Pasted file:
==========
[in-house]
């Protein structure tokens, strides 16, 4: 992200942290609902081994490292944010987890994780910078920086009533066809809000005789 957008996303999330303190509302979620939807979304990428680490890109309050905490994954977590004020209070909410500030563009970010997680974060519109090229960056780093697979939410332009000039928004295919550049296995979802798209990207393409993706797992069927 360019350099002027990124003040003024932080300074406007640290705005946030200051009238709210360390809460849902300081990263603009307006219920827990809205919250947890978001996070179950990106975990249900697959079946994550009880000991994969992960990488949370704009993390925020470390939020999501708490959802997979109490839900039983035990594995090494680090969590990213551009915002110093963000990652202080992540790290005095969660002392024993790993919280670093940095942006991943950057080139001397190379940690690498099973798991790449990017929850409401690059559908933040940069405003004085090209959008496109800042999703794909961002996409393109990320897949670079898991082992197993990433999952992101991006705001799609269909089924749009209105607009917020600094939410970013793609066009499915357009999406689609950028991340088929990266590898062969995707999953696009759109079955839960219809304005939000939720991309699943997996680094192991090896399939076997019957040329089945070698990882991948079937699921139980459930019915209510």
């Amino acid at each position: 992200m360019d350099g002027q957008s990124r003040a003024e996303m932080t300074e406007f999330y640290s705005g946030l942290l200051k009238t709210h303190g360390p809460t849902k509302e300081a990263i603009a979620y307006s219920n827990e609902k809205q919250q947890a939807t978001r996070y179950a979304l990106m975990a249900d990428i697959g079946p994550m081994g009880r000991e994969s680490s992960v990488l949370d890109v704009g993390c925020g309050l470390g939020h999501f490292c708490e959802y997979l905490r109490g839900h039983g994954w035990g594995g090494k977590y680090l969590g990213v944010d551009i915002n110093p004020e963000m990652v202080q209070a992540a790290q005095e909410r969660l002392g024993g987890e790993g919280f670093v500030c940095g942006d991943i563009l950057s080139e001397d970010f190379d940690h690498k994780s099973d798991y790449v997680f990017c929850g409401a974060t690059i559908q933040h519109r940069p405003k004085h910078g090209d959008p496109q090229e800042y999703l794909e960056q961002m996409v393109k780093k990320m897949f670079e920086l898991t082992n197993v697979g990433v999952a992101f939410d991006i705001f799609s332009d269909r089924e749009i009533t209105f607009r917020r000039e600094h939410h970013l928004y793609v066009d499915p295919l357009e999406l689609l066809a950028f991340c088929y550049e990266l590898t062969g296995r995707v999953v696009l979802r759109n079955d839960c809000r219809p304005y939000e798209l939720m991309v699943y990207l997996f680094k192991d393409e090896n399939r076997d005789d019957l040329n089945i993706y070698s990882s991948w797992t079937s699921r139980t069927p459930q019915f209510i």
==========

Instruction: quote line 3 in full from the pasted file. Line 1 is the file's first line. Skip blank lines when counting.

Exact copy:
């Amino acid at each position: 992200m360019d350099g002027q957008s990124r003040a003024e996303m932080t300074e406007f999330y640290s705005g946030l942290l200051k009238t709210h303190g360390p809460t849902k509302e300081a990263i603009a979620y307006s219920n827990e609902k809205q919250q947890a939807t978001r996070y179950a979304l990106m975990a249900d990428i697959g079946p994550m081994g009880r000991e994969s680490s992960v990488l949370d890109v704009g993390c925020g309050l470390g939020h999501f490292c708490e959802y997979l905490r109490g839900h039983g994954w035990g594995g090494k977590y680090l969590g990213v944010d551009i915002n110093p004020e963000m990652v202080q209070a992540a790290q005095e909410r969660l002392g024993g987890e790993g919280f670093v500030c940095g942006d991943i563009l950057s080139e001397d970010f190379d940690h690498k994780s099973d798991y790449v997680f990017c929850g409401a974060t690059i559908q933040h519109r940069p405003k004085h910078g090209d959008p496109q090229e800042y999703l794909e960056q961002m996409v393109k780093k990320m897949f670079e920086l898991t082992n197993v697979g990433v999952a992101f939410d991006i705001f799609s332009d269909r089924e749009i009533t209105f607009r917020r000039e600094h939410h970013l928004y793609v066009d499915p295919l357009e999406l689609l066809a950028f991340c088929y550049e990266l590898t062969g296995r995707v999953v696009l979802r759109n079955d839960c809000r219809p304005y939000e798209l939720m991309v699943y990207l997996f680094k192991d393409e090896n399939r076997d005789d019957l040329n089945i993706y070698s990882s991948w797992t079937s699921r139980t069927p459930q019915f209510i």